Women are often seen as the vulnerable players in business world, and are still marginalized on pay and opportunities, and for ‘having babies’! Yet women work all their lives without being measured for doing so. In the business model created by men, ‘giving life’ and ‘caring for life’ has never been factored in as a ‘credit’ value on the balance sheet. Yet “everyone is some mother’s child”, motherhood is a key ‘credit’ in creating new generations of men and women. Without mothers, we would have no generations to build this world for and on whose shoulders we will lean on graciously as we grow old. At the end of our lives we will without exception become a vulnerable member of society ourselves, men and women, as our elderly years decrease our ability to function. We are then no longer an employed person, a business man or woman, an active mother, father, student, academic, Politian, scientist and the like. Does our ‘usefulness’ to society disappear because we become a cost to society? Does our life depend on whether we ‘worked’ for our living when maybe we couldn’t or not to any capability that counted? Surely we are still part of the same world we built. We are still human beings.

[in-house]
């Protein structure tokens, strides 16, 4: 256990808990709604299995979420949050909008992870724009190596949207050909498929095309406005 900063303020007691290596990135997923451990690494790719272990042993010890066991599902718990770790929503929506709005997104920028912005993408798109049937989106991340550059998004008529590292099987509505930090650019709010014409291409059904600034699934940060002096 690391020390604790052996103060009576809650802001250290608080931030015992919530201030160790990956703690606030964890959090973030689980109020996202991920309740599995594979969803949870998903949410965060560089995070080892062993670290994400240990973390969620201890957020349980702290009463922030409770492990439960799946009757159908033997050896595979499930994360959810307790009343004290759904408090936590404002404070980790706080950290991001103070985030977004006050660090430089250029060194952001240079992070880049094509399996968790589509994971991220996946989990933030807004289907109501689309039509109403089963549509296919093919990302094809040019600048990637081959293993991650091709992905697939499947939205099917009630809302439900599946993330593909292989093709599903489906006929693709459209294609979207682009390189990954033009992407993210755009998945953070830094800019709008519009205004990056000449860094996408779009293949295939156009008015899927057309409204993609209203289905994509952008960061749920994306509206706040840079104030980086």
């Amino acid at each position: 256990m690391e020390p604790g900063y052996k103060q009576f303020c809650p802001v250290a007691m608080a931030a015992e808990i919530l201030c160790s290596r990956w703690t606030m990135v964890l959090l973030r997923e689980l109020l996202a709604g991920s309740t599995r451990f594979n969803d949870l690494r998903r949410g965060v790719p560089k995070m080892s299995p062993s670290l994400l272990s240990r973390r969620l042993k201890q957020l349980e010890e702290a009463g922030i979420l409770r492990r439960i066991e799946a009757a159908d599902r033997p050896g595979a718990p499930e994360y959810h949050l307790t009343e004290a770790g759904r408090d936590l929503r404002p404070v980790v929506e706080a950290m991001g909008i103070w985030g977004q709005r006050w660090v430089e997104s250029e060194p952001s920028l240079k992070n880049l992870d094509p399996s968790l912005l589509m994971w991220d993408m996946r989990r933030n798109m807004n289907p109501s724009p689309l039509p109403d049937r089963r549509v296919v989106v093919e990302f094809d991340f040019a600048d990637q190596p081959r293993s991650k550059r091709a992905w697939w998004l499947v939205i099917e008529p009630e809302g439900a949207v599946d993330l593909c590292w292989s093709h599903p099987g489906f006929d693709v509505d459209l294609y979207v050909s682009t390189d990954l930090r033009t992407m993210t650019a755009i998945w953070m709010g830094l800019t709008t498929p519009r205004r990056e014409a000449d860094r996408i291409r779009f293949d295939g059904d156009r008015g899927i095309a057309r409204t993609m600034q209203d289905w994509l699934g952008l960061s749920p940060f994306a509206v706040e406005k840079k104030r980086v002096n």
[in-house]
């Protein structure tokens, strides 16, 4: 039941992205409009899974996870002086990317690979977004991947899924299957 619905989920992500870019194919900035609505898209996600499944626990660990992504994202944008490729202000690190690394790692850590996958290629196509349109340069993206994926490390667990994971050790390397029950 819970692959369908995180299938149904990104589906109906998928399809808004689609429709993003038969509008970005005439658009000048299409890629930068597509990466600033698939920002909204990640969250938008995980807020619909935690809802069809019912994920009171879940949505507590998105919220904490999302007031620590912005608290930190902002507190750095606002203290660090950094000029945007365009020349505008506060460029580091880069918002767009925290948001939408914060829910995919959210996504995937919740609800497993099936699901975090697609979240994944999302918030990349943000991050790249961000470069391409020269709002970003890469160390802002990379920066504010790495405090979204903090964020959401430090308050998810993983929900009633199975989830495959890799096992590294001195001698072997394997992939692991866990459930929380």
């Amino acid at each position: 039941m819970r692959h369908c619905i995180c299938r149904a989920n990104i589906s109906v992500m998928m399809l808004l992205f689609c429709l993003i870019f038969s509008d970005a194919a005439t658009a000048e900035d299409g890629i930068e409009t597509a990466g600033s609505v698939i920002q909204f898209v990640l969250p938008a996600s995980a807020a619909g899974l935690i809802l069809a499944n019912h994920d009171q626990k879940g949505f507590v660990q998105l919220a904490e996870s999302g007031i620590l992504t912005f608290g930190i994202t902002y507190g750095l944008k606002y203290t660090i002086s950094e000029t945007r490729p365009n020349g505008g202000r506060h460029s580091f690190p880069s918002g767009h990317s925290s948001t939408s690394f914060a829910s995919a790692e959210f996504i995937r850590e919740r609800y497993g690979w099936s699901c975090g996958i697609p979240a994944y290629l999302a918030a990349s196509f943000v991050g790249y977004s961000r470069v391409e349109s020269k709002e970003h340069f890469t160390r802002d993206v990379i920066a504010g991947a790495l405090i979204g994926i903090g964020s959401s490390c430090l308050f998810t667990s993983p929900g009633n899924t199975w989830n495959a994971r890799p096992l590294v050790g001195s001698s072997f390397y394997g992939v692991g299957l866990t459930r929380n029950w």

Our business model to date seems to say that “that which cannot be counted for business is not useful”.

Business is always looking for cost equation, efficiency, bottom line profits, measurable improvements, tested quantifiable resources. Value seems to be only counted in when it can be quantified in £££s. Yet more and more we realize new sustainable business will grow due to two key aspects – wonderful relationships and good emotional behaviour – these count and can often not be counted in £££s! However we feel the pain both financially and emotionally when these two aspects are not present or rotten to the core. Money and measure are two obstacles in our way of finding a good life for all.